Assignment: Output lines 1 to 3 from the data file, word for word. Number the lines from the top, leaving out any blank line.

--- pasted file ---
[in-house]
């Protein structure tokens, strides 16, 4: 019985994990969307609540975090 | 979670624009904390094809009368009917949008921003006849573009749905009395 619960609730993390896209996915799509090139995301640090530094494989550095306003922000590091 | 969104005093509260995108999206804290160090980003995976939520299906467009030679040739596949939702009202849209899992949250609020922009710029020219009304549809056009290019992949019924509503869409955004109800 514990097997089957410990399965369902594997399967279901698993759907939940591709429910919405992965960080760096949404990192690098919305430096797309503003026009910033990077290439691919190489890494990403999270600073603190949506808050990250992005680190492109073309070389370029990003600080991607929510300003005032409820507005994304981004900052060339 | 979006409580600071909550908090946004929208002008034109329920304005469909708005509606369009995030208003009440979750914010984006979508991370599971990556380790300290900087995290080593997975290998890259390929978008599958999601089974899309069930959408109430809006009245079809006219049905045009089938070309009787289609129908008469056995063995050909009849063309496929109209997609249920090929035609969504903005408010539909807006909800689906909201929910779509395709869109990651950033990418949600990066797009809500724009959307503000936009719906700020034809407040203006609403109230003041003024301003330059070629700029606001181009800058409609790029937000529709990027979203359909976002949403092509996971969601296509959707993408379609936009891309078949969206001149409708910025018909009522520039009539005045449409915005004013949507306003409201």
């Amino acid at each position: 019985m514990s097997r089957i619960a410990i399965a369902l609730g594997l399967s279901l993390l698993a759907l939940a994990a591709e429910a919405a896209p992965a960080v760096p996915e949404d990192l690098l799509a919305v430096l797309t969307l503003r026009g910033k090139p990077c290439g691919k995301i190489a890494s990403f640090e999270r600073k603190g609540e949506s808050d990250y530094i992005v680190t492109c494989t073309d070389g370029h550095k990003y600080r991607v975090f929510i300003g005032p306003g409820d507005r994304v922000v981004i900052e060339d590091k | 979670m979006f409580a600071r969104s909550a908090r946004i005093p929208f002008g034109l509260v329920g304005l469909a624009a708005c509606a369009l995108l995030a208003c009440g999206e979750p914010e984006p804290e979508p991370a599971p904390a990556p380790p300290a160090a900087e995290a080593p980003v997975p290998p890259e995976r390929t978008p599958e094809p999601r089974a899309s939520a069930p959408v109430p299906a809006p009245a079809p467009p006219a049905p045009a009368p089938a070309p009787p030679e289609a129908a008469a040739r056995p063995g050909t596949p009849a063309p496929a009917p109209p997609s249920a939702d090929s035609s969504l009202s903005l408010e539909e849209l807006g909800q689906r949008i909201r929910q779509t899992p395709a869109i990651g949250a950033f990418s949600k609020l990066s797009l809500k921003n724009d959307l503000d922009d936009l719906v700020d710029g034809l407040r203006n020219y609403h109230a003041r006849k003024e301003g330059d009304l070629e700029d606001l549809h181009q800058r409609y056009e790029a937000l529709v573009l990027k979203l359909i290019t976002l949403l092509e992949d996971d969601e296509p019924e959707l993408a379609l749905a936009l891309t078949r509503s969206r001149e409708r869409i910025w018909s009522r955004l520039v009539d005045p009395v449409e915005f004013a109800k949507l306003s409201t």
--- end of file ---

[in-house]
């Protein structure tokens, strides 16, 4: 019985994990969307609540975090 | 979670624009904390094809009368009917949008921003006849573009749905009395 619960609730993390896209996915799509090139995301640090530094494989550095306003922000590091 | 969104005093509260995108999206804290160090980003995976939520299906467009030679040739596949939702009202849209899992949250609020922009710029020219009304549809056009290019992949019924509503869409955004109800 514990097997089957410990399965369902594997399967279901698993759907939940591709429910919405992965960080760096949404990192690098919305430096797309503003026009910033990077290439691919190489890494990403999270600073603190949506808050990250992005680190492109073309070389370029990003600080991607929510300003005032409820507005994304981004900052060339 | 979006409580600071909550908090946004929208002008034109329920304005469909708005509606369009995030208003009440979750914010984006979508991370599971990556380790300290900087995290080593997975290998890259390929978008599958999601089974899309069930959408109430809006009245079809006219049905045009089938070309009787289609129908008469056995063995050909009849063309496929109209997609249920090929035609969504903005408010539909807006909800689906909201929910779509395709869109990651950033990418949600990066797009809500724009959307503000936009719906700020034809407040203006609403109230003041003024301003330059070629700029606001181009800058409609790029937000529709990027979203359909976002949403092509996971969601296509959707993408379609936009891309078949969206001149409708910025018909009522520039009539005045449409915005004013949507306003409201």
């Amino acid at each position: 019985m514990s097997r089957i619960a410990i399965a369902l609730g594997l399967s279901l993390l698993a759907l939940a994990a591709e429910a919405a896209p992965a960080v760096p996915e949404d990192l690098l799509a919305v430096l797309t969307l503003r026009g910033k090139p990077c290439g691919k995301i190489a890494s990403f640090e999270r600073k603190g609540e949506s808050d990250y530094i992005v680190t492109c494989t073309d070389g370029h550095k990003y600080r991607v975090f929510i300003g005032p306003g409820d507005r994304v922000v981004i900052e060339d590091k | 979670m979006f409580a600071r969104s909550a908090r946004i005093p929208f002008g034109l509260v329920g304005l469909a624009a708005c509606a369009l995108l995030a208003c009440g999206e979750p914010e984006p804290e979508p991370a599971p904390a990556p380790p300290a160090a900087e995290a080593p980003v997975p290998p890259e995976r390929t978008p599958e094809p999601r089974a899309s939520a069930p959408v109430p299906a809006p009245a079809p467009p006219a049905p045009a009368p089938a070309p009787p030679e289609a129908a008469a040739r056995p063995g050909t596949p009849a063309p496929a009917p109209p997609s249920a939702d090929s035609s969504l009202s903005l408010e539909e849209l807006g909800q689906r949008i909201r929910q779509t899992p395709a869109i990651g949250a950033f990418s949600k609020l990066s797009l809500k921003n724009d959307l503000d922009d936009l719906v700020d710029g034809l407040r203006n020219y609403h109230a003041r006849k003024e301003g330059d009304l070629e700029d606001l549809h181009q800058r409609y056009e790029a937000l529709v573009l990027k979203l359909i290019t976002l949403l092509e992949d996971d969601e296509p019924e959707l993408a379609l749905a936009l891309t078949r509503s969206r001149e409708r869409i910025w018909s009522r955004l520039v009539d005045p009395v449409e915005f004013a109800k949507l306003s409201t």